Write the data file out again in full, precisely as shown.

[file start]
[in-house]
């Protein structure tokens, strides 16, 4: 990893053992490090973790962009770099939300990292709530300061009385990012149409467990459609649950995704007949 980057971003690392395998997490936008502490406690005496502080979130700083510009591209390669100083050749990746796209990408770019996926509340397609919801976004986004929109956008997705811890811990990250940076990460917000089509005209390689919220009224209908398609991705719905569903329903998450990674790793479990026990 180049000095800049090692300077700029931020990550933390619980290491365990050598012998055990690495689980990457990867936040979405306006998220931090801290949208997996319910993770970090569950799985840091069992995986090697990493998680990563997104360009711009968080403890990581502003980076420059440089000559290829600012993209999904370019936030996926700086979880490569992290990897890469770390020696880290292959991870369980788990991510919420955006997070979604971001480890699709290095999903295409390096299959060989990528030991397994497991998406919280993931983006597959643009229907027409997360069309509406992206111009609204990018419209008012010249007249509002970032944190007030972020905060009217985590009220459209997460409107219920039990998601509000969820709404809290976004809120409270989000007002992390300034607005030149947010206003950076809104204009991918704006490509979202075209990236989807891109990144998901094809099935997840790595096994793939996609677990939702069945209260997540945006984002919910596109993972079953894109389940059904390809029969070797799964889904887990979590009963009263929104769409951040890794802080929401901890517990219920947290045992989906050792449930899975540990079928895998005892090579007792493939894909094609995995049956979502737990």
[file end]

[in-house]
């Protein structure tokens, strides 16, 4: 990893053992490090973790962009770099939300990292709530300061009385990012149409467990459609649950995704007949 980057971003690392395998997490936008502490406690005496502080979130700083510009591209390669100083050749990746796209990408770019996926509340397609919801976004986004929109956008997705811890811990990250940076990460917000089509005209390689919220009224209908398609991705719905569903329903998450990674790793479990026990 180049000095800049090692300077700029931020990550933390619980290491365990050598012998055990690495689980990457990867936040979405306006998220931090801290949208997996319910993770970090569950799985840091069992995986090697990493998680990563997104360009711009968080403890990581502003980076420059440089000559290829600012993209999904370019936030996926700086979880490569992290990897890469770390020696880290292959991870369980788990991510919420955006997070979604971001480890699709290095999903295409390096299959060989990528030991397994497991998406919280993931983006597959643009229907027409997360069309509406992206111009609204990018419209008012010249007249509002970032944190007030972020905060009217985590009220459209997460409107219920039990998601509000969820709404809290976004809120409270989000007002992390300034607005030149947010206003950076809104204009991918704006490509979202075209990236989807891109990144998901094809099935997840790595096994793939996609677990939702069945209260997540945006984002919910596109993972079953894109389940059904390809029969070797799964889904887990979590009963009263929104769409951040890794802080929401901890517990219920947290045992989906050792449930899975540990079928895998005892090579007792493939894909094609995995049956979502737990």